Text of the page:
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of hands', and was afterwards admitted, by the initiatory rites of baptism, into the number of the faithful". The Christianity of Constantine must be allowed in a much more vague and qualified sense; and the nicest accuracy is required in tracing the slow and almost imperceptible gradations by which the monarch declared himself the protector, and at length the proselyte, of the church. It was an arduous task to eradicate the habits and prejudices of his education, to acknowledge the divine power of Christ, and to understand that the truth of his revelation was incompatible with the worship of the gods. The obstacles which he had probably experienced in his own mind, instructed him to proceed with caution in the momentous change of a national religion; and he insensibly discovered his new opinions, as far as he could enforce them with
5 That right was always used in making a catechümen (see Bingham's Antiquities, l. x. c. 1, p. 419. Dom. Chardon, Hist. des Sacremens, tom. i. p. 62.) and Constantine received it for the fift time (Euseb. in Vit. Constant. l. iv. c. 61.) immediately before his baptism and death. From the connection of these two facts, Valefius (ad loc. Euseb.) has drawn the conclusion which is reluctantly admitted by Tillemont (Hist, des Empereurs, tom. iv. p. 628.), and opposed with feebie arguments by Mosheim (p. 968.).
• Euseb. in Vit. Constant. I. iv. c. 61, 62, 63. The legend of Constantine's baptism at Rome, thirteen years before his death, was invented in the eighth century, as a proper motive for his donation. Such has been the gradual progress of knowledge, that a story of which Cardinal Baronius (Annal. Ecclesiast. A. D. 324. No. 43–49.) declared himself the unblushing advocate, is now feebly supported, even within the verge of the Vatican. See the Antiquitates Christianæ, tom. ii. p. 232. ; a work published with fix approbations at Rome, in the year 1751, by Father Mamachi, a learned Dominican,
5 - safety 8 Cod. Theodos. l. ii. tit. viii. leg. r. Cod. Justinian. l. iii. tit. xii. leg. 3. Constantine styles the Lord's day dies solis, a name which could not offend the ears of his Pagan subjećts.
of his reign, the stream of Christianity flowed with a gentle, though accelerated, motion: its general direction was sometimes checked, and sometimes diverted, by the accidental circumstances of the times, and by the prudence, or pos. sibly by the caprice, of the monarch. His ministers were permitted to signify the intentions of their master in the various language which was best adapted to their respective principles 7; and he artfully balanced the hopes and fears of his subjećts, by publishing in the same year two edićts; the first of which enjoined the solemn observance of Sunday", and the second directed the regular consultation of Aruspices". While this important revolution yet remained in suspense, the Christians and the Pagans watched the condućt of their sovereign with the same anxiety, but with very opposite sentiments. The former were prompted by every motive of zeal, as well as vanity, to exaggerate the marks of his favour, and the evidences of his faith. The latter, till their just apprehensions were changed into despair and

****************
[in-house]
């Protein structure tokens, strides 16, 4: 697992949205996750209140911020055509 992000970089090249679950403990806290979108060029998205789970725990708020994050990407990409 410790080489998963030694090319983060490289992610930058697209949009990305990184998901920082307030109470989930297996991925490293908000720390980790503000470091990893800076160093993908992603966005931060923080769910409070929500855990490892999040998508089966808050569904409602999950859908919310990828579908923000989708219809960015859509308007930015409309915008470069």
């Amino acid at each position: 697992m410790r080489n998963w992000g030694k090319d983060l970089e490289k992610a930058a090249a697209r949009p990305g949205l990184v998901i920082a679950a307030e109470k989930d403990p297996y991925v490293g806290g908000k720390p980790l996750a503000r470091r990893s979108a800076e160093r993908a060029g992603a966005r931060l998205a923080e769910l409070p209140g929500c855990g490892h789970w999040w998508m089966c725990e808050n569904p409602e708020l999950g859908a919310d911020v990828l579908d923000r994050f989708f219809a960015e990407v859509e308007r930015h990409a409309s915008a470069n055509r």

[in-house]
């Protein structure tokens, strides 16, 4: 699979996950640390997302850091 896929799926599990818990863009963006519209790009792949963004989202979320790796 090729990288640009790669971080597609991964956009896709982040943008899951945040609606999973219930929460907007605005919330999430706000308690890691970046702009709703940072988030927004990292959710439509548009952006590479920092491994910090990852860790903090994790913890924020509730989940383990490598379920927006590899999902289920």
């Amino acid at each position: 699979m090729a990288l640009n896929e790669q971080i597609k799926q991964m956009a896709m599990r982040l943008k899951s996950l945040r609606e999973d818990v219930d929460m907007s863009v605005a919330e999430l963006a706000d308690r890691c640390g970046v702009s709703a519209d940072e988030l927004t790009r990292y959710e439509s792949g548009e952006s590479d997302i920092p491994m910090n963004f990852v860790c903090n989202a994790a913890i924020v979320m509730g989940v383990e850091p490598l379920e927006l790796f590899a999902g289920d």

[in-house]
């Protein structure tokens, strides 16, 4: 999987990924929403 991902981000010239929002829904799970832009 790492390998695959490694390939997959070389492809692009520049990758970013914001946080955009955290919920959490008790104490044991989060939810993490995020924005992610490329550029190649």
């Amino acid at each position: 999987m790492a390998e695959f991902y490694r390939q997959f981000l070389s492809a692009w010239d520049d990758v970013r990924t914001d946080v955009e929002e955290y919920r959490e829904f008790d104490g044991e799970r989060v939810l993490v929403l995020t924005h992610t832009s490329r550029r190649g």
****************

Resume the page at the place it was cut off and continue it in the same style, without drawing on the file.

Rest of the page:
9 Cod. Theodos. 1. xvi. tit.x. l. 1. Godefroy, in the chara&ter of a commentator, endeavours (tom. vi. p. 257.) to excuse Constantine; but the more zealous Baronius (Annal. Eccles. A. D. 321, No. 1 3.) censures his profane condućt with truth and asperity.
Vol. III. R resent
c H A P. resentment, attempted to conceal fron the world, * , and from themselves, that the gods of Rome could no longer reckon the emperor in the number of their votaries. The same passions and prejudices have engaged the partial writers of the times to connect the public profession of Christianity with the most glorious or the most ignomini- . ous aera of the reign of Constantine. - - His pagan Whatever symptoms of Christian piety might so- transpire in the discourses or ačtions of Constantine, he persevered till he was near forty years of age in the pračtice of the established religion ”; and the same condućt, which in the court of Nicomedia might be imputed to his fear, could be ascribed only to the inclination or policy of the sovereign of Gaul. His liberality restored and enriched the temples of the gods: the medals which issued from his Imperial mint are impressed with the figures and attributes of Jupiter and Apollo, of Mars and Hercules; and his filial piety increased the council of Olympus by the solemn apotheosis of his father Constantius". But the devotion of Constantine was more peculiarly direčted to the genius of the Sun, the Apollo of Greek and Roman mythology ; and he was pleased to be represented with the symbols of the
God of Light and Poetry. The unerring shafts of that deity, the brightness of his eyes, his laurel wreath, immortal beauty, and elegant accomplishments, seem to point him out as the patron
of a young hero. The altars of Apollo were crowned with the votive offerings of Constantine;
and the credulous multitude were taught to be-
ful favourite *.
* * The panegyric of Eumenius (vii. inter Panegyr. Vet.), which was pronounced a few months before the Italian war, abounds with the most unexceptionable evidence of the Pagan superstition of Congantine, and of his particular veneration for Apollo, or the Sun; to which Julian alludes (Orat. vii. p. 228. xoroxtoray art.). See Commentaire de Spanheim sur les Césars, p. 317. 13 Constantin. Orat. ad Sanétos, c. 25. But it might easily be fliewn: that the Greek translator has improved the sense of the Latin R 2 4. original; o- 4. •
He prote&ts the Christians of Gaul, A.D. 306, –312.